The proposed venture capital and private equity provisions apply to all venture capital and
private equity investments other than open-end or evergreen funds. Open-end or evergreen funds
must follow the main GIPS standards (Sections 1-5).

GIPS Venture Capital and Private Equity Valuation Principles
The proposal requires firms to comply the GIPS Venture Capital and Private Equity Valuation
Principles. These principles are meant to bring consistency and transparency to the valuation
methodologies used for venture capital and private equity investments. Without the foundation
of a meaningful valuation, the various calculation and reporting provisions are not of much
value. The principles represent the minimum requirements for valuations and further
recommend the use of a fair value methodology.

Disclosure and Reporting Requirements
The proposal outlines several disclosure and reporting requirements related venture capital and
private equity investments.

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• If the firm complies with any local or regional valuation guidelines
• Availability of the firm’s documented valuation review procedures
• Net-of-fees and gross-of-fees annualized Since-Inception Internal Rate of Return for each
year since inception
• Annualized Since-Inception Internal Rate of Return for a representative benchmark for
each year since inception
• Unrealized appreciation/depreciation.
• Total committed capital
• Paid-in capital and cumulative distributions to date
• Total current invested capital
• Investment Multiple and Realization Multiple
• Ratio of paid-in capital to committed capital
• Ratio of distributed capital to paid-in capital
• Ratio of residual value to paid-in capital
• Ratio of total value to paid-in capital

Implementation of the GIPS Venture Capital and Private Equity Provisions
The IPC has agreed to follow an evolutionary approach to the expansion of GIPS which involves
a strategy of not introducing major changes to GIPS before January 2005. This is to maintain a
reasonable balance between improving and moving the GIPS standards towards the “gold
standard” and avoiding undue disruption to firms that are, or are in the process of, claiming
compliance. Consideration is also given to those countries that are currently in the process of
adopting GIPS in their local marketplace, either directly or through a Translation of GIPS or
Country Version of GIPS. The IPC wants to allow all countries a period of time to implement
the core of GIPS before moving the target by making significant changes to the fundamental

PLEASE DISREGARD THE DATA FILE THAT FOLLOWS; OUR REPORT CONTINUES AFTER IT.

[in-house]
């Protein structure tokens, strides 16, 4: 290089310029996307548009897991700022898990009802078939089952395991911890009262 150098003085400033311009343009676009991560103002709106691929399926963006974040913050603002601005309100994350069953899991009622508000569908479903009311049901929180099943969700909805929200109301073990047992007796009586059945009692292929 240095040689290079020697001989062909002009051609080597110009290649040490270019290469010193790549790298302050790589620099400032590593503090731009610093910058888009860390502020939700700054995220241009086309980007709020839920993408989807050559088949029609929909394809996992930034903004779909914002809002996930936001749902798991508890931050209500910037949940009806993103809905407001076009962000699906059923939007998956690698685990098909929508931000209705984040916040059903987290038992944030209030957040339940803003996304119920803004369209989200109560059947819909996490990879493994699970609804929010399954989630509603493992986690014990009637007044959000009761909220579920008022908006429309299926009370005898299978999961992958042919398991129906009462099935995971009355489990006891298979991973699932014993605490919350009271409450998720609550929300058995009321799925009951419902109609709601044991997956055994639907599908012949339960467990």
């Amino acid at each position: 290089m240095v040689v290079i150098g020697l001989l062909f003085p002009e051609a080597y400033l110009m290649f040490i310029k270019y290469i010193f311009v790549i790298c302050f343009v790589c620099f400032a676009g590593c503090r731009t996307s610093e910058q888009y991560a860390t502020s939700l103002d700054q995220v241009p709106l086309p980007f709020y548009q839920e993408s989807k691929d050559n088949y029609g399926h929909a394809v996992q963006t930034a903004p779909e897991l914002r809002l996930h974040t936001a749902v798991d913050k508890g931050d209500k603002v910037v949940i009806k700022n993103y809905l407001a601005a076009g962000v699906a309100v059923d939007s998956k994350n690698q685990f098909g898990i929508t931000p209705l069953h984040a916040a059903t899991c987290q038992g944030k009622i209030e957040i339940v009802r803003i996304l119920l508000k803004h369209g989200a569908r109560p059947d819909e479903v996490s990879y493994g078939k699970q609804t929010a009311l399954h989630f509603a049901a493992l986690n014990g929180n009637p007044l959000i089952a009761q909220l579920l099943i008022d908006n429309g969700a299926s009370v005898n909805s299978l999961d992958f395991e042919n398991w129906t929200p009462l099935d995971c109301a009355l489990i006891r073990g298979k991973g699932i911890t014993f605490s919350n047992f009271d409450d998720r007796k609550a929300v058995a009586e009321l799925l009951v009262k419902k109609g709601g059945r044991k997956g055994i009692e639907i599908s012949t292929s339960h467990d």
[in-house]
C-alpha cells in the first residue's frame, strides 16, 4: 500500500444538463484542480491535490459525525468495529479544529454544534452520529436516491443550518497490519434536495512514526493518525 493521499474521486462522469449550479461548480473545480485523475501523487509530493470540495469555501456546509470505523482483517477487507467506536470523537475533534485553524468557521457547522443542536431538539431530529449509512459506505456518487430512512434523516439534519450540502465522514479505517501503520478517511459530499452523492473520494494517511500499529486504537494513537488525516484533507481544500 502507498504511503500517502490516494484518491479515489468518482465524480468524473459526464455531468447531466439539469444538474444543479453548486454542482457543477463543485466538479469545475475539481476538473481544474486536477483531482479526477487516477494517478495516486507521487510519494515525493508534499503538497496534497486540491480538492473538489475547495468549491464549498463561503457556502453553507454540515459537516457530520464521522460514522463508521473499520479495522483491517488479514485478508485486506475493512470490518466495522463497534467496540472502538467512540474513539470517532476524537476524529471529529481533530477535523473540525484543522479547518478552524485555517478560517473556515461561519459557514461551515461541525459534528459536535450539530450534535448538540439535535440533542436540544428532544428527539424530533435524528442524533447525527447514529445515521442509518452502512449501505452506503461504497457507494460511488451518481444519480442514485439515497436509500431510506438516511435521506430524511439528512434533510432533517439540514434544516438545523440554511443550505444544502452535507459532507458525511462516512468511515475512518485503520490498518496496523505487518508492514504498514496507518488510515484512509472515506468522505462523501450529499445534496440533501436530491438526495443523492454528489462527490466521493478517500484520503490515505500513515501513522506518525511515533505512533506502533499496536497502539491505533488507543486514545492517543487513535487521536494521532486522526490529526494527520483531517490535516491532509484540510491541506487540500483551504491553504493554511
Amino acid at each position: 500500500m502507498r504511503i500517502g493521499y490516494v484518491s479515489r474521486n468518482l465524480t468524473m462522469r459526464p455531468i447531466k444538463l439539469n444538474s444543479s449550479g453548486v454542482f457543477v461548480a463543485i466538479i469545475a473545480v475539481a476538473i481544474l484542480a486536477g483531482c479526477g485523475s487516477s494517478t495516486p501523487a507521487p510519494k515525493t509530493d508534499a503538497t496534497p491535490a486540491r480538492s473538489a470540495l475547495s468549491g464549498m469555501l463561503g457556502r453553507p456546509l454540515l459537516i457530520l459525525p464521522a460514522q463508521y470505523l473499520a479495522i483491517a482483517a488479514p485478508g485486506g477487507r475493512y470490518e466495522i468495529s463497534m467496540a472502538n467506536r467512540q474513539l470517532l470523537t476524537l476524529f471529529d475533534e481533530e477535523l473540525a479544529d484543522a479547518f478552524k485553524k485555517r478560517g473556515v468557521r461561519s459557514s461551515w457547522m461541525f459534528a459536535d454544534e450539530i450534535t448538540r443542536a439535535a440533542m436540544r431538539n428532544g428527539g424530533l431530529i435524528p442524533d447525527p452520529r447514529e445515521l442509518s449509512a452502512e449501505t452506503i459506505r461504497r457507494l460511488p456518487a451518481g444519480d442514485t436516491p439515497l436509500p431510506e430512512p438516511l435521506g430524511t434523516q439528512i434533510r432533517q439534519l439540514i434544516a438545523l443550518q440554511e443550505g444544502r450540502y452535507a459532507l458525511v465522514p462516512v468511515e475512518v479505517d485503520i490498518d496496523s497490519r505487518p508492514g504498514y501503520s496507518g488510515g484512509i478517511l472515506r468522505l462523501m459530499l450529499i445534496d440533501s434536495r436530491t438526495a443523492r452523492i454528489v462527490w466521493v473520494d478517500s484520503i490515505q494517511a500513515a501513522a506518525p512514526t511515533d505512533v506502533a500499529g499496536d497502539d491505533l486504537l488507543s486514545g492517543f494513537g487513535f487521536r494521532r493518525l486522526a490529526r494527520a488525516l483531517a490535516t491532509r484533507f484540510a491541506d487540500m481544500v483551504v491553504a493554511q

provisions. Accordingly, the Venture Capital and Private Equity provisions are proposed to be
effective 1 January 2005.


Comment Requested
AIMR seeks public input on the proposals set forth in this document. Issues to consider in
conjunction with this proposal include:

1. Do you agree with the proposed provisions related to Calculation Methodology,
Composite Construction, Disclosures, and Presentation and Reporting?
2. Are there other disclosures that should be considered?
3. Are there any other relevant risk measures that should be required to be disclosed?
4. Will your firm be able to meet all of the requirements beginning 1 January 2005
considering some provisions require since inception calculations?
5. Do you agree with the GIPS Venture Capital and Private Equity Valuation Principles?
6. Do you agree that the use of the GIPS Venture Capital and Private Equity Valuation
Principles should be required?
7. Do you agree with the recommended use of a fair value methodology?
8. Should the Standards require the use of a fair value me If so, when?

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If commentators put forward other proposals, AIMR requests they explain how their proposals
satisfy these objectives.

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INVESTMENT PERFORMANCE COUNCIL
Venture Capital and Private Equity Subcommittee

Proposed Venture Capital and Private Equity Provisions for the GIPS Standards


Proposed Effective Date: 1 January 2005


7.A. Requirements

Following are provisions that apply to the calculation and presentation of venture capital and
private equity investments other than open-end or evergreen funds (which should follow the
main GIPS provisions). The venture capital and private equity provisions supplement all of the
required and recommended elements of GIPS (outlined in Section II.1. through Section II.5.),
except where the venture capital and private equity provisions override the existing GIPS
provisions for valuation (7.A.1. and 7.B.1.), calculation methodology (7.A.2. and 7.A.3.), fees
(7.A.4. and 7.A.5.), and presentation and reporting of returns (7.A.16.).

Input Data Requirements

7.A.1. Venture capital and private equity investments must be valued according to the GIPS
Venture Capital and Private Equity Valuation Principles.

Calculation Methodology Requirements

7.A.2. The annualized Since Inception Internal Rate of Return (SI-IRR).

7.A.3. The annualized SI-IRR must be calculated using daily cash flows and the period-end
valuation of the unliquidated remaining holdings (residual value or net asset value).
Stock distributions must be valued at the time of distribution.

7.A.4. Net-of-fees returns must be net of Investment Management Fees and Carried Interest.

7.A.5. For investment advisors, all returns must be net of partnership and/or fund fees and
carried interest.

Composite Construction Requirements

7.A.6. All closed-end private equity investments, including, but not limited to fund of funds,
partnerships, or separate account/direct investments must be included in a composite
defined by strategy and vintage year.

7.A.7. Partnership/fund investments, direct investments, and open-end private equity
investments (e.g., evergreen funds) must be in separate composites.

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Disclosures Requirements

7.A.8. Firms must disclose the vintage year of the composite.

7.A.9. For all closed (discontinued) composites, firms must disclose the final realization
(liquidation) date of the composite.

7.A.10. Firms must disclose the unrealized appreciation/depreciation of the composite.

7.A.11. Firms must disclose the total committed capital (capital agreed to subscribe).